I’ve just read McLuhan and my head hurts a little. It’s possible that my headache is a result of sleepiness due to Daylight Savings robbing me of an hour of sleep. However, it’s much more likely that I find McLuhan confusing and a little goofy. Consequently, I have lots of questions and very little in the way of answers. My post may get a little convoluted, but, hey, it may also make you think.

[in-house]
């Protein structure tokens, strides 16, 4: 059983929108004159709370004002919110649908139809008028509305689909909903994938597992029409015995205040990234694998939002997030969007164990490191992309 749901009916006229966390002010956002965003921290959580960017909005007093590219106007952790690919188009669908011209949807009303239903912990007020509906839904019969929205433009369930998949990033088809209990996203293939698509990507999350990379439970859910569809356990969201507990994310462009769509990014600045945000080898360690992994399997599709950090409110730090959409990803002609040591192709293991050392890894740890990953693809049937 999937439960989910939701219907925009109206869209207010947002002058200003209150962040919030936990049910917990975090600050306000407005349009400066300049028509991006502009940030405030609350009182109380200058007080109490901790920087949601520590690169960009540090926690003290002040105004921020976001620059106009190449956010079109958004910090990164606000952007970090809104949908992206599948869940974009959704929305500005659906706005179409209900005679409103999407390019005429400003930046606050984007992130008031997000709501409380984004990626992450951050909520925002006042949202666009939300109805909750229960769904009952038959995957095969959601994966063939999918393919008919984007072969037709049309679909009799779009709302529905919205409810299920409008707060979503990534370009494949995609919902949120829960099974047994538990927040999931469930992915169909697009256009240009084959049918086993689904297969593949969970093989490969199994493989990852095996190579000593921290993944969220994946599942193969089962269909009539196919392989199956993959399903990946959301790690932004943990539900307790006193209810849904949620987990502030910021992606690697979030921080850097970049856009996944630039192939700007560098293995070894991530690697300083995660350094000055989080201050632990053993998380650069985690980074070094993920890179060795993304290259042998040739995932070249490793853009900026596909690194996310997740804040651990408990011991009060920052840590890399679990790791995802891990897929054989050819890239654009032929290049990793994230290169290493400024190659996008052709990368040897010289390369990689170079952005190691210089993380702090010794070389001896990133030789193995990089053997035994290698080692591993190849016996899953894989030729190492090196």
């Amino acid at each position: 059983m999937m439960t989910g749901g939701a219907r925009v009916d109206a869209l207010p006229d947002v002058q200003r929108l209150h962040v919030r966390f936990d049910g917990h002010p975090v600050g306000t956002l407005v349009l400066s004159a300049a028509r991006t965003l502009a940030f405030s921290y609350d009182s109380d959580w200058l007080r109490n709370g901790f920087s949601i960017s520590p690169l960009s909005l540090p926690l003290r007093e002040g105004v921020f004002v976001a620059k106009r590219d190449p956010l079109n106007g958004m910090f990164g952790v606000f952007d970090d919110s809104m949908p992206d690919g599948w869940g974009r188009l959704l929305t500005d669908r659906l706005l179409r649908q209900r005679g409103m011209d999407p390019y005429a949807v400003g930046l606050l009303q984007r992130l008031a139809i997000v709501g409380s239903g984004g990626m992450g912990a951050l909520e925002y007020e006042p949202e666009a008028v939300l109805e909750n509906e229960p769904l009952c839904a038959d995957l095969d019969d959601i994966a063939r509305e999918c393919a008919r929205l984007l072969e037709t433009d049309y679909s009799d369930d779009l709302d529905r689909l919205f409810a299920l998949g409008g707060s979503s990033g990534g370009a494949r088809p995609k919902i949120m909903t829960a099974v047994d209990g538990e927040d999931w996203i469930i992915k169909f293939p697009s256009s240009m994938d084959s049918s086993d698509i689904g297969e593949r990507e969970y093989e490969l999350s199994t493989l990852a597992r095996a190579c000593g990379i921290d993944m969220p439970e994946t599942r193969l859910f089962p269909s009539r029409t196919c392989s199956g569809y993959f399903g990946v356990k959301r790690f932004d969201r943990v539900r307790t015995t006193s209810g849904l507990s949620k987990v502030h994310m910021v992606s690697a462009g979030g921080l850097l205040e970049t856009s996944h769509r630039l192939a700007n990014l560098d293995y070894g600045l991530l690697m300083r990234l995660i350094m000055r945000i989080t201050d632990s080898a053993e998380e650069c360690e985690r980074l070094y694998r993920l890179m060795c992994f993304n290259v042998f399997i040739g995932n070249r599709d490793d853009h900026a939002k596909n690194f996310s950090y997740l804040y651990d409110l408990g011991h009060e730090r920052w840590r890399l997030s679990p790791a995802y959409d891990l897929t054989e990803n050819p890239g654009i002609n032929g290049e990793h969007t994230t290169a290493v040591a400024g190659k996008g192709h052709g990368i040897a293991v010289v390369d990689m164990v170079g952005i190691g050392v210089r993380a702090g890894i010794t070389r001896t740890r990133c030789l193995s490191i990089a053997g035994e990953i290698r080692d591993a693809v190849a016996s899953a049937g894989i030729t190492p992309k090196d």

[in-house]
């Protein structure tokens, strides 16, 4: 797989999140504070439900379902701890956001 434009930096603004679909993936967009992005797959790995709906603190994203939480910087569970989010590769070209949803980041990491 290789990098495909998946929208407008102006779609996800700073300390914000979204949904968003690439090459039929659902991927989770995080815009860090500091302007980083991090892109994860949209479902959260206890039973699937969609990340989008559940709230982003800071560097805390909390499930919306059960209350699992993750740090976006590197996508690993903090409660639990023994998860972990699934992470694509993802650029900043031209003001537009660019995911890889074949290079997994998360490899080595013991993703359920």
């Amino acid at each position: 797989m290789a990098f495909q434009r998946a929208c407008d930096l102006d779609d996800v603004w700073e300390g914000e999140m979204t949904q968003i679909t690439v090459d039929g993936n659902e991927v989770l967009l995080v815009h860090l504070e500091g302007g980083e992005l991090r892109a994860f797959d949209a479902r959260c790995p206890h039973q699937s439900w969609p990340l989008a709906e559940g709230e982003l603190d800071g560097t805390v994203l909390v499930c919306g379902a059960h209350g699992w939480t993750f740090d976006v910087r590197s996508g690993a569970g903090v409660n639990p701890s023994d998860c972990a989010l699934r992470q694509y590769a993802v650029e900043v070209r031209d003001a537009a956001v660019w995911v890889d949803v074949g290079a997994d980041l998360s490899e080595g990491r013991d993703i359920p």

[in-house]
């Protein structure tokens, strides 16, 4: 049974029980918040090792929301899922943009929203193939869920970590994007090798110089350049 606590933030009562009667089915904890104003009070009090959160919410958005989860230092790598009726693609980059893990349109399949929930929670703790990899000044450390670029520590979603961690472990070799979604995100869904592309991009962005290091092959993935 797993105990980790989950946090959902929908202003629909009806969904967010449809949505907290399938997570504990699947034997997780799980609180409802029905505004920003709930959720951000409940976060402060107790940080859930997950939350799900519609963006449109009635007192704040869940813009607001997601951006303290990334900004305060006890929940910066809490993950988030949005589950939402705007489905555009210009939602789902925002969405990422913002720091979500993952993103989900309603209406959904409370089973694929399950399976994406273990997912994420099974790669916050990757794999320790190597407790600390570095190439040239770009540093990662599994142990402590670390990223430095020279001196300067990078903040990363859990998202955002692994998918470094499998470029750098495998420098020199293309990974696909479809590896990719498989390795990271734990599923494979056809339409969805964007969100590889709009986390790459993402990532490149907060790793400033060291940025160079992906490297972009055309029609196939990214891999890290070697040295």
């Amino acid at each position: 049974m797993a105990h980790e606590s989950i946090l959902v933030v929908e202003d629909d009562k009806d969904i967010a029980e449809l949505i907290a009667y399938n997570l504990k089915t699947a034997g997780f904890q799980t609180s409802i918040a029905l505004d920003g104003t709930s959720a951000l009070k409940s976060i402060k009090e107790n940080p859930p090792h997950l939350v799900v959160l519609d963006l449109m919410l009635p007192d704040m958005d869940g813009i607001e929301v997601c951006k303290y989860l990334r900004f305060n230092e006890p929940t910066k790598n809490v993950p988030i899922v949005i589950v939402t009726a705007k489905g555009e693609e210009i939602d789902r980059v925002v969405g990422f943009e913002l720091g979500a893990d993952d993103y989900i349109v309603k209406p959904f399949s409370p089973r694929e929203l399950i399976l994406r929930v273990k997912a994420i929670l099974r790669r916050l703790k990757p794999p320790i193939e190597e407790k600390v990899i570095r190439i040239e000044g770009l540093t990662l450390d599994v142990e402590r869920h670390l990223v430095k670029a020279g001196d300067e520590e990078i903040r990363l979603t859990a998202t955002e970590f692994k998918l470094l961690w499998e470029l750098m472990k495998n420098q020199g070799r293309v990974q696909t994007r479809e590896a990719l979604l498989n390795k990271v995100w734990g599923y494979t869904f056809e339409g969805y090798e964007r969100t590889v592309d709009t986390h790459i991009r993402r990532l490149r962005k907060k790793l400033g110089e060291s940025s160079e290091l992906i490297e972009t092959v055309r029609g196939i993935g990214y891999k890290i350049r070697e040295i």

McLuhan states that, “It is the medium that shapes and controls the scale and form of human association and action” and that the “medium is the message”. If McLuhan is correct and the medium is indeed the message, and if that medium does control the way readers respond to it, is there any room for subjectivity? If the medium is the message, then we need to learn how to read the message. If we fail to read the medium correctly, does the message becomes confused, fragmented, or possibly lost completely? As I mentioned in class last week, when reading a piece of digital literature or a text like Riddell’s Writing Surfaces, I frequently find myself imagining their content hanging on the walls of a contemporary art museum or gallery. I do so in order to access them in such a way that my traditional training in literature prevents. Does that thinking process alter the message I receive from the medium? If so, can media be subjective? It seems counter-intuitive to say, “yes, it can”, but if the medium, rather than the content displayed by that medium, is the message, then surely different readers will unavoidably get various messages from the medium? Furthermore, if I am having to imagine one medium, i.e. book or computer screen, as another, i.e. pieces of modern art, in order to read it, am I reading the medium incorrectly and thus problematising the message? Or, does McLuhan allow for variations in how one reads and thus understands the medium as the message?